The smooth, pale green, succulent leaves of Crassula perforata are opposite. They are not only close together, back to back, but fused to each other and around the stem. This creates the feature of the stem perforating the “double” leaf, spreading to opposite sides of the stem and giving cause to the specific name. Leaf pairs taper to distinct acute angled tips pointing in opposite directions. The next leaf pair, a little further up or down the stem, faces in a direction perpendicular to the first one, forming two regular arrays on the stem in an attractive display of botanical geometry.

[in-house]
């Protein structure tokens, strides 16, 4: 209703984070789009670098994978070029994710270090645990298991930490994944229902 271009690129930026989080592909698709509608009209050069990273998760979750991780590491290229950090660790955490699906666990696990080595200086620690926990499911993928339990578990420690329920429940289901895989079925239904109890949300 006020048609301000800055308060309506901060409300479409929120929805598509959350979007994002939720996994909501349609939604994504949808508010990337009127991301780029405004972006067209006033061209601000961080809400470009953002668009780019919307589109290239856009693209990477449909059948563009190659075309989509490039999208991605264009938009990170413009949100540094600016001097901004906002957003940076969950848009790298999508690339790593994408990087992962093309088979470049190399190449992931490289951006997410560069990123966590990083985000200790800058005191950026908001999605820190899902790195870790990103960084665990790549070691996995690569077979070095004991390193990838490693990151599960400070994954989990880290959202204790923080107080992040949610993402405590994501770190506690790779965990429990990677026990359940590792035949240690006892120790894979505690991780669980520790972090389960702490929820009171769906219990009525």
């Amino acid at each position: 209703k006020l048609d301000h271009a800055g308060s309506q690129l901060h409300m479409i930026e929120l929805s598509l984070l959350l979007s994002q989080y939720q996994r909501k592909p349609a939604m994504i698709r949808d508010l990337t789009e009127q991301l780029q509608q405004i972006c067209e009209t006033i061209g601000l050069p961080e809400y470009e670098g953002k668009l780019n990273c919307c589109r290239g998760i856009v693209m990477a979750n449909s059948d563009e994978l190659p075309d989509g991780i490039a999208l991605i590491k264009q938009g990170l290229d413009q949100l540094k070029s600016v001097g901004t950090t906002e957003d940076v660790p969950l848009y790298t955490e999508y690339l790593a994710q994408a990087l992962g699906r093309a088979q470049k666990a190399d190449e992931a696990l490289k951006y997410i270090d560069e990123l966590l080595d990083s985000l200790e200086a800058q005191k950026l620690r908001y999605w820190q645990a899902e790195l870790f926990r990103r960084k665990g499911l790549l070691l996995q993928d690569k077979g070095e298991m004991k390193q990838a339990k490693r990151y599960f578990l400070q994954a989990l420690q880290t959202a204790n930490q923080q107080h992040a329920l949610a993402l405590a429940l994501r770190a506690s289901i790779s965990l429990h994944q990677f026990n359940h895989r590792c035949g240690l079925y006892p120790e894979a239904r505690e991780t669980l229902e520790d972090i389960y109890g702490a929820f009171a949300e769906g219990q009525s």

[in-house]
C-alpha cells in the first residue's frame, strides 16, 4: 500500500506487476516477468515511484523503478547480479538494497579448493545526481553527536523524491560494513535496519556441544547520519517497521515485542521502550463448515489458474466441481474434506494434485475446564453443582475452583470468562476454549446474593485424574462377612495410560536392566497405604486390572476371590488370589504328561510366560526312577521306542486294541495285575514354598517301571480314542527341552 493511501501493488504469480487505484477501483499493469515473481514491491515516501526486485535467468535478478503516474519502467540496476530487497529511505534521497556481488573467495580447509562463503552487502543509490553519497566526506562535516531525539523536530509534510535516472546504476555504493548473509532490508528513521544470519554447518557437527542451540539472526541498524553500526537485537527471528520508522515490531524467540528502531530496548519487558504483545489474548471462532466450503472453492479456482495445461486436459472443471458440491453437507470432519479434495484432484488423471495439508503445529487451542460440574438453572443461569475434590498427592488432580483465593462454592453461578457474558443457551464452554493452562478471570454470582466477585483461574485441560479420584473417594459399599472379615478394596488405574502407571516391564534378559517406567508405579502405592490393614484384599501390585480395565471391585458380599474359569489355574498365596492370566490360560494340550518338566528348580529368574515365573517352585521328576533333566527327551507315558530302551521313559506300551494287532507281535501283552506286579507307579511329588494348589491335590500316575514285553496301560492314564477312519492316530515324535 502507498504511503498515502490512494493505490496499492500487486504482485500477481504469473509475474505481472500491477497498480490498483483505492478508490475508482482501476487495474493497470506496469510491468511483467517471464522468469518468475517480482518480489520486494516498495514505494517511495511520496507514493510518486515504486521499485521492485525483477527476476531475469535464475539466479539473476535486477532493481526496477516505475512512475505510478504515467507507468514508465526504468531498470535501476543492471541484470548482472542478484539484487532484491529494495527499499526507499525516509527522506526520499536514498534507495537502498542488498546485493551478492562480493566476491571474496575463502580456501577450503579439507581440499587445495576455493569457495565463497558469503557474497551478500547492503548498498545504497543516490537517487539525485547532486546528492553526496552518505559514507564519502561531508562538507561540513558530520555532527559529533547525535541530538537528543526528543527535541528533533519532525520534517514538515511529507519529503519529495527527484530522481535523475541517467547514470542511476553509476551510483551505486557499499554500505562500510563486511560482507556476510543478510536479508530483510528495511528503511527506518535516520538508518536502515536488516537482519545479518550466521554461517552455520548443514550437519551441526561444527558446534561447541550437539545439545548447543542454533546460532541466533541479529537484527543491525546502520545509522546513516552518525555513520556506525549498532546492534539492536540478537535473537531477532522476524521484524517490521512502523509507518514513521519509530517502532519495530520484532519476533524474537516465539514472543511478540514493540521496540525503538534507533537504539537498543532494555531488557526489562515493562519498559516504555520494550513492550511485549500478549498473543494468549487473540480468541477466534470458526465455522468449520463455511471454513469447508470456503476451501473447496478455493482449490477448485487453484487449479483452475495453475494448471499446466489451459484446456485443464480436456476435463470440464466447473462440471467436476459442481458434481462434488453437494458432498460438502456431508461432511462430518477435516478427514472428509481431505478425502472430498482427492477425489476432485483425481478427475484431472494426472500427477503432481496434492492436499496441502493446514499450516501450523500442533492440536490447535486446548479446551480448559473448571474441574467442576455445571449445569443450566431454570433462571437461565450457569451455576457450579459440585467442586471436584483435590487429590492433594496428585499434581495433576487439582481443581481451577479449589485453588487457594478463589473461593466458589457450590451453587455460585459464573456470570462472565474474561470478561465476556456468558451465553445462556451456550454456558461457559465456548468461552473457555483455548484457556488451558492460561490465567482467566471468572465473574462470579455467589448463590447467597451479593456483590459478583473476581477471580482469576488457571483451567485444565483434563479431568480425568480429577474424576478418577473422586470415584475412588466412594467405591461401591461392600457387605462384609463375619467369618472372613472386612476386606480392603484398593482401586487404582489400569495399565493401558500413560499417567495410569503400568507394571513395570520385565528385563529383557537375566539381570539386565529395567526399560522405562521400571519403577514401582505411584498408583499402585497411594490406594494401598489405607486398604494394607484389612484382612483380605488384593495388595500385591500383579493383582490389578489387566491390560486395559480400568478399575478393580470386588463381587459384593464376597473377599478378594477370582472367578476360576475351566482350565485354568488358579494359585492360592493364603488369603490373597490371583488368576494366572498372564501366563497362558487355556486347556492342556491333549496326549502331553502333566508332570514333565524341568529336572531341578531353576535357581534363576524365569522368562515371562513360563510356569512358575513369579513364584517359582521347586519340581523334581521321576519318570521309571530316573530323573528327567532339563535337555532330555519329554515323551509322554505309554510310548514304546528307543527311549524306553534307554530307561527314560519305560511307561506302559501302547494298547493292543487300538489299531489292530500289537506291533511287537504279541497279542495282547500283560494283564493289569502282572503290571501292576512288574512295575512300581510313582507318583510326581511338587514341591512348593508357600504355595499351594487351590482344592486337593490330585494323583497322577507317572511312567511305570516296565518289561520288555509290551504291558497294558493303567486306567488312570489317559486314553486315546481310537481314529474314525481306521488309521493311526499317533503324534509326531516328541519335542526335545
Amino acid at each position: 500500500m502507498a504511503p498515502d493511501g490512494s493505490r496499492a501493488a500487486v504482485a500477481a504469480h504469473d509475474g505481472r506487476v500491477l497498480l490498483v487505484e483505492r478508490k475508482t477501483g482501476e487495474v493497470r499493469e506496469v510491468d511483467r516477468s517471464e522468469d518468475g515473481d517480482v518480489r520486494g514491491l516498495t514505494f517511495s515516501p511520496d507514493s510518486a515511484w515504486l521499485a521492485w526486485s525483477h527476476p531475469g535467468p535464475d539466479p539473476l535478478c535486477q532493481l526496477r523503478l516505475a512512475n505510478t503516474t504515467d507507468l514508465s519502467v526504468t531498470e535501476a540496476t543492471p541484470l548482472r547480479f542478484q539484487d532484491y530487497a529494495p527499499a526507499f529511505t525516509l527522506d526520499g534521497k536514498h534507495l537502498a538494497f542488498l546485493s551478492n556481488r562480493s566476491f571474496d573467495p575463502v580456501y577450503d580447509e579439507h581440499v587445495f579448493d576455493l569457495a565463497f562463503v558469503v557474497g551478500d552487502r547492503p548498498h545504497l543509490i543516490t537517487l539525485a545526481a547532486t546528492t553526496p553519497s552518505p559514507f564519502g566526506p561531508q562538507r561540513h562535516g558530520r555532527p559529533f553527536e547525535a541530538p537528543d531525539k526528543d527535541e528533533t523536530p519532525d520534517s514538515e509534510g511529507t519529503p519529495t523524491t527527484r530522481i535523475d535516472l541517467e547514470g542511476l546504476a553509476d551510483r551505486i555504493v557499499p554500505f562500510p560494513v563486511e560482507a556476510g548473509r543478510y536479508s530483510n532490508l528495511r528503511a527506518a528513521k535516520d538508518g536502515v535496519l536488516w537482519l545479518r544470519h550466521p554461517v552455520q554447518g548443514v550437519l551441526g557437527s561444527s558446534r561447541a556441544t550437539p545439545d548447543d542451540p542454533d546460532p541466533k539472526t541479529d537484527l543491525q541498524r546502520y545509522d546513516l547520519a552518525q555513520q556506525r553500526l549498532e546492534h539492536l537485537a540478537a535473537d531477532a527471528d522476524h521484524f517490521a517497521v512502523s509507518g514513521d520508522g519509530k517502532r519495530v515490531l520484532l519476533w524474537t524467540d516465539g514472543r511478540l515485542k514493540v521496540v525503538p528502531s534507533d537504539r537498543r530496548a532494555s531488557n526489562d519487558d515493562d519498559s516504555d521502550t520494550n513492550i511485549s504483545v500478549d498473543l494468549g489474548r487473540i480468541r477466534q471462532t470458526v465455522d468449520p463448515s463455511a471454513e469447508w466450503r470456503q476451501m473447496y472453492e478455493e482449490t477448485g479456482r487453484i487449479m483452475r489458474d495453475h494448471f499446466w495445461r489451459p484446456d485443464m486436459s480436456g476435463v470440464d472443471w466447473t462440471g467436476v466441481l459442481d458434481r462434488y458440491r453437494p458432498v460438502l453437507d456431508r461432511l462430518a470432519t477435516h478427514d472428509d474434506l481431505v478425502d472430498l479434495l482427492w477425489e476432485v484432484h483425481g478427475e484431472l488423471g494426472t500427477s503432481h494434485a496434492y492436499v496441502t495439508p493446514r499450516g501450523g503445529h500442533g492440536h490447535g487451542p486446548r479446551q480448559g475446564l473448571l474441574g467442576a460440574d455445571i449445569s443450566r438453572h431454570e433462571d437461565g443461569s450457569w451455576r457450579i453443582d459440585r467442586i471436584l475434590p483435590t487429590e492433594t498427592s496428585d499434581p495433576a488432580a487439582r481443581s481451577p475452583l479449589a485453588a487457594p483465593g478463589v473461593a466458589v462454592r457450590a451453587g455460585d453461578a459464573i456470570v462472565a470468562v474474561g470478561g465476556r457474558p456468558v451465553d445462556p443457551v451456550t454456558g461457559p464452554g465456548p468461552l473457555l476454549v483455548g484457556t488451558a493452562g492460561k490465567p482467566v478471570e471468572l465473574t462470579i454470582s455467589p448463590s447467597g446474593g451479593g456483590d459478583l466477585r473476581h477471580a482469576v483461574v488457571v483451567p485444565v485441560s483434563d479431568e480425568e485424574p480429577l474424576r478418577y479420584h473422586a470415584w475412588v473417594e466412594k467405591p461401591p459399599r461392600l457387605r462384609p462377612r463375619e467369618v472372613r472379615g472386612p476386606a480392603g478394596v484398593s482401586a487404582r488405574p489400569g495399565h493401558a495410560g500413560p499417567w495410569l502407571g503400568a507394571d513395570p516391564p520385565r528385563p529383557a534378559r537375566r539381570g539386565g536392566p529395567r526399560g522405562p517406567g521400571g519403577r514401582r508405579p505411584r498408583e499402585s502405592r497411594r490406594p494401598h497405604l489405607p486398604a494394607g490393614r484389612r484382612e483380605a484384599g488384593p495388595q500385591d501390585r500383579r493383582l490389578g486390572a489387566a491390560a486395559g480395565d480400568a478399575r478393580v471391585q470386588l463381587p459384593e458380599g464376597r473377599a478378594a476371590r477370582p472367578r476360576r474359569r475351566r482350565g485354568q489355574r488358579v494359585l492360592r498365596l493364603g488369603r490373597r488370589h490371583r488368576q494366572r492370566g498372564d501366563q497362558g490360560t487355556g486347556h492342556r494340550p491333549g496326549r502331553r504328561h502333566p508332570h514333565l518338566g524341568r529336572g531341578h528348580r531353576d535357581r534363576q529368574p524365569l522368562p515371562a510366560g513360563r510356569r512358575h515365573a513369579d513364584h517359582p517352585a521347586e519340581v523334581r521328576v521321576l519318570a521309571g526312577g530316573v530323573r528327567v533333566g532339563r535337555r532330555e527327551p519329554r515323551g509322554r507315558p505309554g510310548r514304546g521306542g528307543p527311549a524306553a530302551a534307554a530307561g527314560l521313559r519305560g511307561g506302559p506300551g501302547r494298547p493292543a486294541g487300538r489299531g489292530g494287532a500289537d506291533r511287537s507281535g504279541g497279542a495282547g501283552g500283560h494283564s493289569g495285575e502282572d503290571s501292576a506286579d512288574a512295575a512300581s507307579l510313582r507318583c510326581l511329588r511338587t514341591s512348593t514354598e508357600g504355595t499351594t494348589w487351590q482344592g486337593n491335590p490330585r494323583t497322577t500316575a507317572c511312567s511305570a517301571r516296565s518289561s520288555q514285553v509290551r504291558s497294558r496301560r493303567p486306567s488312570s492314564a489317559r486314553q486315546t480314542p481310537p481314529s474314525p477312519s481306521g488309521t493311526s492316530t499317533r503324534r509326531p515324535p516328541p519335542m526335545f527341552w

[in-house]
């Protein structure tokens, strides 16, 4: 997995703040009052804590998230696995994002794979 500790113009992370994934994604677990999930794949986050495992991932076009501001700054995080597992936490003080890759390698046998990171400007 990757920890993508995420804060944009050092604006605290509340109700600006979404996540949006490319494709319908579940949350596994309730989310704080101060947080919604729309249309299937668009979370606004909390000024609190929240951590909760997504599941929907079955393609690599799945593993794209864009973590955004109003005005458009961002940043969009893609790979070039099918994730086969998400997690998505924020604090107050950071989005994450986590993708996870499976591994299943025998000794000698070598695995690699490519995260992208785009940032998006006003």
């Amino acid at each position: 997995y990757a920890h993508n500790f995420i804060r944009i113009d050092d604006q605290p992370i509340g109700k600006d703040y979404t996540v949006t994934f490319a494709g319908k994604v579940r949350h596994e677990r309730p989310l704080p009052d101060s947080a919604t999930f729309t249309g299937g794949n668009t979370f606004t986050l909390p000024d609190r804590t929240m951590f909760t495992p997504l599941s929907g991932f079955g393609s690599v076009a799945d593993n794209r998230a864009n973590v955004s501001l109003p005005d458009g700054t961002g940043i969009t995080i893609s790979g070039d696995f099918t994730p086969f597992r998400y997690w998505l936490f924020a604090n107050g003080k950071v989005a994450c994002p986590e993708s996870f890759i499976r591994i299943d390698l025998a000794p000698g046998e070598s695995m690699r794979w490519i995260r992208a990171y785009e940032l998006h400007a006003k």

A stem of the branching plant can be seen here scrambling up towards sunlight with help from surrounding vegetation. The photo was taken in the Little Karoo south-west of Oudtshoorn, in a place called Minwater (little water). The faintly red margins may become darker red once they receive full sun and in a drier season (Gledhill, 1981; Van Jaarsveld, et al, 2006; Vlok and Schutte-Vlok, 2010).